My main defense rifle is a Springfield M1A and it is awesome (as well as long, heavy and expensive to shoot). So, I have been considering adding a lightweight 5.56 mm type semiautomatic rifle to my gun safe. I was leaning toward a Ruger Mini 14 or an AR-15 type rifle. But, recently I have discovered the Keltec SU16. It is less expensive than either of the aforementioned weapons, lighter and (according to the few reviews I have read) more reliable.
For anyone not familiar with the SU16, below is a link to more information about one version (there are several):
Does anyone in the group have any experience with the Keltec or comments to share about them? I would be most appreciative.
of keltec. Feel cheap when holding and firing. Don't like their handguns nor their long rifles due to the same. They just feel cheap. Also, I've had bad luck with having the firing pins be too light, as well as jamming from semi expelled shells.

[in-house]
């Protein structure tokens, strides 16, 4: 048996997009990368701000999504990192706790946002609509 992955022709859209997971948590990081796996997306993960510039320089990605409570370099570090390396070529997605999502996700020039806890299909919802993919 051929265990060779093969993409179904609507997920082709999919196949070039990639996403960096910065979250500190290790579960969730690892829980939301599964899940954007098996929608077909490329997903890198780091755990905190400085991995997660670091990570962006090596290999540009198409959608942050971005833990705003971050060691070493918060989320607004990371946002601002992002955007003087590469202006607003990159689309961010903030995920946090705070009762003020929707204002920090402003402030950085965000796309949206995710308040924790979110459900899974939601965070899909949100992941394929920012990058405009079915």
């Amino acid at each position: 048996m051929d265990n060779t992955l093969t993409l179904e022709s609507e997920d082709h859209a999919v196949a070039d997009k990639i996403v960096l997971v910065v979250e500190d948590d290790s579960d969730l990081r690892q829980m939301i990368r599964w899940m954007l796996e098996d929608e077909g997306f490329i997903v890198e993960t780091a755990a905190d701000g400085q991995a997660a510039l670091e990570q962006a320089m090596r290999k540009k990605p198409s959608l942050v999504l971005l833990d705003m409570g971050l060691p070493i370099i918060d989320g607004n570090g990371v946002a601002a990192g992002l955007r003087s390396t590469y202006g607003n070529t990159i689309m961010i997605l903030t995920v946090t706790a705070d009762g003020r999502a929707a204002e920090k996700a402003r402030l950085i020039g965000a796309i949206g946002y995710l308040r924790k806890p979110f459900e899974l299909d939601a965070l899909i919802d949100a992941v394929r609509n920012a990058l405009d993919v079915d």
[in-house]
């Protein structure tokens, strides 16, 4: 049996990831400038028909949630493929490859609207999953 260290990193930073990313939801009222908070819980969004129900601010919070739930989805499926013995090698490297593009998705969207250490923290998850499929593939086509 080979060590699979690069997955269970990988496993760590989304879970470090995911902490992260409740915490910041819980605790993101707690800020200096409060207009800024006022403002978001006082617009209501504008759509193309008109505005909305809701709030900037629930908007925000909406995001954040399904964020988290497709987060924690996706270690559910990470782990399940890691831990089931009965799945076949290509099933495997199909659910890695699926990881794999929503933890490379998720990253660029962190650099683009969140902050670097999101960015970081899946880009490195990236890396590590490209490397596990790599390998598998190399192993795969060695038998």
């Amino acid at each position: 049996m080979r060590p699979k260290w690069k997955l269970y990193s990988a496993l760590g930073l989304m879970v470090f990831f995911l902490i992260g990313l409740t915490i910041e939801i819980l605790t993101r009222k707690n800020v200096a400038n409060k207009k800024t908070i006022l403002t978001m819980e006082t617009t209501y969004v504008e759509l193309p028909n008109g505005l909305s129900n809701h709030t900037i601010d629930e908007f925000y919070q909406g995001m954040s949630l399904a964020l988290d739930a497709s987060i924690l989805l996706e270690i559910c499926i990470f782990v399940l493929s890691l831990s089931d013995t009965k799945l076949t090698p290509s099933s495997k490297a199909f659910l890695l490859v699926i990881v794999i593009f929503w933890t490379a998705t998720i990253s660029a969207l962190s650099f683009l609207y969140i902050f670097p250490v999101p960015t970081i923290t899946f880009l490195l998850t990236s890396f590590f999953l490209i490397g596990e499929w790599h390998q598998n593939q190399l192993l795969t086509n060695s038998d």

With LogansRun.Kel-tec’s history is one of great ideas and poor executions. Nothing about their products is compelling to be because they just don’t have the built in longevity of other platforms.
If you put the same amount of money into loading for your (far superior) M1A, you’ll be money ahead in the long run… assuming you don’t already have a good sidearm with holster and supporting equipment…
Is right here: http://www.thektog.org/forum/f88/
I have just over 3000 rounds through my P3AT. The only issues feeding or firing have been out of spec reloads which I leave in the practice ammo for practicing clearing drills. I shoot at least 100 rounds every month for practice.